The second Annual Wildlife Crime Report, produced by members of the Wildlife and Countryside Link (the biggest coalition of wildlife and environment charities in England) and counterpart, Wales Environment Link, reveals a big rise in wildlife crime incidents report last year (up by 9%).
There were a total of 1,283 wildlife crime incidents recorded by the coalition’s NGO members (which include WDC) in 2017, compared to 1179 in 2016. These include incidents involving marine mammals.’Disturbing whales and dolphins is an offence and it can, and has resulted in prosecution by the UK Wildlife Crimes Unit under Wildlife legislation’, said Sarah Dolman from WDC. ‘The UK is a great place to watch marine wildlife from land but many people are unaware of the laws around this issue.’
Earlier in the year, WDC has teamed up with police in Scotland and Scottish Natural Heritage (pictured) in a bid to educate watchers on how to stay within the law and other practical guidance relating to the watching of marine wildlife, including whales and dolphins.
In Enlgand and Wales, despite increases in reported wildlife crimes, shockingly only nine individuals and businesses were prosecuted last year for wildlife crimes the coalition collect data on. This is down two-thirds on the 22 people convicted in 2016, which highlights there are ongoing high levels of wildlife crime which criminals are simply getting away with.
The National Wildlife Crime Unit also recorded a fall in convictions in England and Wales. Across all types of wildlife crime there were 30 convictions with 36 individuals/businesses convicted in 2017. This was a 36% decrease in the number of convictions and a 54% decrease in the number of individuals/businesses convicted in 2016 when there were 47 convictions of 78 individuals/businesses.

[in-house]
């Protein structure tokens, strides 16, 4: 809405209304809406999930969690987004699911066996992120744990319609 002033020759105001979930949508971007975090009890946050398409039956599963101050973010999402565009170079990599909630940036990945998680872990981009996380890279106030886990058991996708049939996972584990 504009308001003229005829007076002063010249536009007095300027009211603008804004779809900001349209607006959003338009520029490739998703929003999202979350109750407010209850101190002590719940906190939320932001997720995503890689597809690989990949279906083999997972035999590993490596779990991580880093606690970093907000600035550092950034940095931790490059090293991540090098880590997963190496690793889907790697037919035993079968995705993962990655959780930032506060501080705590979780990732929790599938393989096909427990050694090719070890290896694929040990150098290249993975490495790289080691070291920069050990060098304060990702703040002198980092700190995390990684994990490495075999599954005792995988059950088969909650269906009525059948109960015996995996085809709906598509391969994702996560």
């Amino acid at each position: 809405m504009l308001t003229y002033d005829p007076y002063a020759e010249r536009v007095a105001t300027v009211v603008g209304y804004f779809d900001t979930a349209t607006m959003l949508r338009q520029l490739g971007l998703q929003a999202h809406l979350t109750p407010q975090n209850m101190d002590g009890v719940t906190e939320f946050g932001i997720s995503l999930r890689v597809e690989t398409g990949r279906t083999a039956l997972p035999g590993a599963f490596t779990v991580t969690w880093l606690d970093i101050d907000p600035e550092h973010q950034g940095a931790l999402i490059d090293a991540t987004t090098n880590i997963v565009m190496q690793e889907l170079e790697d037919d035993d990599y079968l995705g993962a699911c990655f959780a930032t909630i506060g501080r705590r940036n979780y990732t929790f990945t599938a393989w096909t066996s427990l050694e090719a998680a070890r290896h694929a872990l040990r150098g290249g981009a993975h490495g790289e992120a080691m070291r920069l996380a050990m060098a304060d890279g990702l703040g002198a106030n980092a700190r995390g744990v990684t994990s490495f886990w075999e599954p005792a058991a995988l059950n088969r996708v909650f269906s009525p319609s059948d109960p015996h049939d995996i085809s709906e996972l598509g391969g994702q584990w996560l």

Wildlife experts are warning that the trend of worryingly low convictions for wildlife crimes is likely to continue unless key problems are tackled. These issues include; the lack of a police recording system for wildlife crime and increased pressure on police resources; the exclusion of some types of evidence, such as covert surveillance, often being excluded from trials; the increasing use of the internet to facilitate wildlife crime; and inadequate penalties for those convicted.
The coalition is calling for a range of measures to be put in place to ensure that wildlife crime is transparently assessed, priorities and resources are targeted most effectively, more wildlife criminals are successfully prosecuted, and sentences really do fit the crimes and act as a real deterrent. These include; the appointment of wildlife crime champions by police forces and ensure sufficient training for staff who may deal with wildlife crime; and a call for the Crown Prosecution Service and Sentencing Council to maintain specialist wildlife crime prosecutors, remedy issues with the admissibility of wildlife crime evidence such as surveillance footage, and develop comprehensive and stringent wildlife crime sentencing guidelines.